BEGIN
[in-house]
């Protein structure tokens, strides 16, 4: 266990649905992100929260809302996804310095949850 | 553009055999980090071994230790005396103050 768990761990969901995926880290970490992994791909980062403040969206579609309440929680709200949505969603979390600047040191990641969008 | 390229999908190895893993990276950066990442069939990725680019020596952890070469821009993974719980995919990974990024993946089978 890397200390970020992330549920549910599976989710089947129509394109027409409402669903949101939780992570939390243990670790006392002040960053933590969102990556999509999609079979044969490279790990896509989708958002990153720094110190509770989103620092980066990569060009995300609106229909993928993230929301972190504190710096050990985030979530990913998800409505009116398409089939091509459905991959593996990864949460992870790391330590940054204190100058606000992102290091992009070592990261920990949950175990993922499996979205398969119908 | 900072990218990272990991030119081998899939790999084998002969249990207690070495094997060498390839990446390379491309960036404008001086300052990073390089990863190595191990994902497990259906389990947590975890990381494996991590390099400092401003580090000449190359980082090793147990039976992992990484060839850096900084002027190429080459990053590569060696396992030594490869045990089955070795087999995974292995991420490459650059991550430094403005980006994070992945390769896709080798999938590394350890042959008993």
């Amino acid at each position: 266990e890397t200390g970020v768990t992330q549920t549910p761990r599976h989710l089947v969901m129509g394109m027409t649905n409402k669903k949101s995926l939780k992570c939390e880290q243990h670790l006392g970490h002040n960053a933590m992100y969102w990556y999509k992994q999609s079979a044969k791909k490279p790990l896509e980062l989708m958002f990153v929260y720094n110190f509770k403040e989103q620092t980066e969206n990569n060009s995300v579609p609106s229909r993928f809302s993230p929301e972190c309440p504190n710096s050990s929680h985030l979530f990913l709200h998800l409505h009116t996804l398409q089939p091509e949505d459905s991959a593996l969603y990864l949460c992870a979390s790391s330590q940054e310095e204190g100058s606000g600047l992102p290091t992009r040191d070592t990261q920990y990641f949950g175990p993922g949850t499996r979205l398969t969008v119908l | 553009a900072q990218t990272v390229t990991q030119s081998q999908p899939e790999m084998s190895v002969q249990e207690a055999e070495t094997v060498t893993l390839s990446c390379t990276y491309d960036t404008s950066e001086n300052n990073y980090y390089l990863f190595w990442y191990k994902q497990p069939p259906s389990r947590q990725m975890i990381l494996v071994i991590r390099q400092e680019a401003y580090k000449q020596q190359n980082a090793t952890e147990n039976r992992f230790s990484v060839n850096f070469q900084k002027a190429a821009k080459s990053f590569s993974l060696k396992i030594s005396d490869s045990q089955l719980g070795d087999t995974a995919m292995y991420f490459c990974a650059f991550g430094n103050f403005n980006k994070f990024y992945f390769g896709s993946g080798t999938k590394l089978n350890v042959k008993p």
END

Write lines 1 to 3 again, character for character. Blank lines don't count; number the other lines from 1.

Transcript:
[in-house]
């Protein structure tokens, strides 16, 4: 266990649905992100929260809302996804310095949850 | 553009055999980090071994230790005396103050 768990761990969901995926880290970490992994791909980062403040969206579609309440929680709200949505969603979390600047040191990641969008 | 390229999908190895893993990276950066990442069939990725680019020596952890070469821009993974719980995919990974990024993946089978 890397200390970020992330549920549910599976989710089947129509394109027409409402669903949101939780992570939390243990670790006392002040960053933590969102990556999509999609079979044969490279790990896509989708958002990153720094110190509770989103620092980066990569060009995300609106229909993928993230929301972190504190710096050990985030979530990913998800409505009116398409089939091509459905991959593996990864949460992870790391330590940054204190100058606000992102290091992009070592990261920990949950175990993922499996979205398969119908 | 900072990218990272990991030119081998899939790999084998002969249990207690070495094997060498390839990446390379491309960036404008001086300052990073390089990863190595191990994902497990259906389990947590975890990381494996991590390099400092401003580090000449190359980082090793147990039976992992990484060839850096900084002027190429080459990053590569060696396992030594490869045990089955070795087999995974292995991420490459650059991550430094403005980006994070992945390769896709080798999938590394350890042959008993």
């Amino acid at each position: 266990e890397t200390g970020v768990t992330q549920t549910p761990r599976h989710l089947v969901m129509g394109m027409t649905n409402k669903k949101s995926l939780k992570c939390e880290q243990h670790l006392g970490h002040n960053a933590m992100y969102w990556y999509k992994q999609s079979a044969k791909k490279p790990l896509e980062l989708m958002f990153v929260y720094n110190f509770k403040e989103q620092t980066e969206n990569n060009s995300v579609p609106s229909r993928f809302s993230p929301e972190c309440p504190n710096s050990s929680h985030l979530f990913l709200h998800l409505h009116t996804l398409q089939p091509e949505d459905s991959a593996l969603y990864l949460c992870a979390s790391s330590q940054e310095e204190g100058s606000g600047l992102p290091t992009r040191d070592t990261q920990y990641f949950g175990p993922g949850t499996r979205l398969t969008v119908l | 553009a900072q990218t990272v390229t990991q030119s081998q999908p899939e790999m084998s190895v002969q249990e207690a055999e070495t094997v060498t893993l390839s990446c390379t990276y491309d960036t404008s950066e001086n300052n990073y980090y390089l990863f190595w990442y191990k994902q497990p069939p259906s389990r947590q990725m975890i990381l494996v071994i991590r390099q400092e680019a401003y580090k000449q020596q190359n980082a090793t952890e147990n039976r992992f230790s990484v060839n850096f070469q900084k002027a190429a821009k080459s990053f590569s993974l060696k396992i030594s005396d490869s045990q089955l719980g070795d087999t995974a995919m292995y991420f490459c990974a650059f991550g430094n103050f403005n980006k994070f990024y992945f390769g896709s993946g080798t999938k590394l089978n350890v042959k008993p």